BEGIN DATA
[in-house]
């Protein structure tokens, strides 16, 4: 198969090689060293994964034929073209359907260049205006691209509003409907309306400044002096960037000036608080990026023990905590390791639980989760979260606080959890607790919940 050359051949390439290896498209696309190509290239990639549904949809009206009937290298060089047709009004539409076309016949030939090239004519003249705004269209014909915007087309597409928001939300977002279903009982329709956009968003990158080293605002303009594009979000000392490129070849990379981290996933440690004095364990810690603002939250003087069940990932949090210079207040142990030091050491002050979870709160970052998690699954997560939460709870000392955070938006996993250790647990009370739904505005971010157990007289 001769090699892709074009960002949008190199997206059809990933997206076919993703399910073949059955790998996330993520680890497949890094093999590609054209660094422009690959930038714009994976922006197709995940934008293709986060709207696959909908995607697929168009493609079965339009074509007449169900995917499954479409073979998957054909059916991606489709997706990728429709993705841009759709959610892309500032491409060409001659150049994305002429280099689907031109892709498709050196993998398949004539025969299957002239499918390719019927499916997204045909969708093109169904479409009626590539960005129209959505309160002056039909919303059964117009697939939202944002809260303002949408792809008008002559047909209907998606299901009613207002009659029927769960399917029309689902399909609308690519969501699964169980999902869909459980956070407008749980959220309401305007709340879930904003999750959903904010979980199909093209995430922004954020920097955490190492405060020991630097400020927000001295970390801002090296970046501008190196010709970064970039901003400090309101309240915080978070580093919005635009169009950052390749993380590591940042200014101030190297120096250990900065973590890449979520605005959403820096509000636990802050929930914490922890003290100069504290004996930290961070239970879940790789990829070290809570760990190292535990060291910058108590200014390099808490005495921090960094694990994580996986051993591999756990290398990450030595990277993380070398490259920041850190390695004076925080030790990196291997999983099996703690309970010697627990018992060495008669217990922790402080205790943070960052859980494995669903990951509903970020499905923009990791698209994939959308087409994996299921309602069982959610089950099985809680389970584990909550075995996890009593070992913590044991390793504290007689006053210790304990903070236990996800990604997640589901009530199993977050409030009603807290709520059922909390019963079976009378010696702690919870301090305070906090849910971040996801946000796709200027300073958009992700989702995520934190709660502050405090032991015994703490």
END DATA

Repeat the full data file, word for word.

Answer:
[in-house]
């Protein structure tokens, strides 16, 4: 198969090689060293994964034929073209359907260049205006691209509003409907309306400044002096960037000036608080990026023990905590390791639980989760979260606080959890607790919940 050359051949390439290896498209696309190509290239990639549904949809009206009937290298060089047709009004539409076309016949030939090239004519003249705004269209014909915007087309597409928001939300977002279903009982329709956009968003990158080293605002303009594009979000000392490129070849990379981290996933440690004095364990810690603002939250003087069940990932949090210079207040142990030091050491002050979870709160970052998690699954997560939460709870000392955070938006996993250790647990009370739904505005971010157990007289 001769090699892709074009960002949008190199997206059809990933997206076919993703399910073949059955790998996330993520680890497949890094093999590609054209660094422009690959930038714009994976922006197709995940934008293709986060709207696959909908995607697929168009493609079965339009074509007449169900995917499954479409073979998957054909059916991606489709997706990728429709993705841009759709959610892309500032491409060409001659150049994305002429280099689907031109892709498709050196993998398949004539025969299957002239499918390719019927499916997204045909969708093109169904479409009626590539960005129209959505309160002056039909919303059964117009697939939202944002809260303002949408792809008008002559047909209907998606299901009613207002009659029927769960399917029309689902399909609308690519969501699964169980999902869909459980956070407008749980959220309401305007709340879930904003999750959903904010979980199909093209995430922004954020920097955490190492405060020991630097400020927000001295970390801002090296970046501008190196010709970064970039901003400090309101309240915080978070580093919005635009169009950052390749993380590591940042200014101030190297120096250990900065973590890449979520605005959403820096509000636990802050929930914490922890003290100069504290004996930290961070239970879940790789990829070290809570760990190292535990060291910058108590200014390099808490005495921090960094694990994580996986051993591999756990290398990450030595990277993380070398490259920041850190390695004076925080030790990196291997999983099996703690309970010697627990018992060495008669217990922790402080205790943070960052859980494995669903990951509903970020499905923009990791698209994939959308087409994996299921309602069982959610089950099985809680389970584990909550075995996890009593070992913590044991390793504290007689006053210790304990903070236990996800990604997640589901009530199993977050409030009603807290709520059922909390019963079976009378010696702690919870301090305070906090849910971040996801946000796709200027300073958009992700989702995520934190709660502050405090032991015994703490």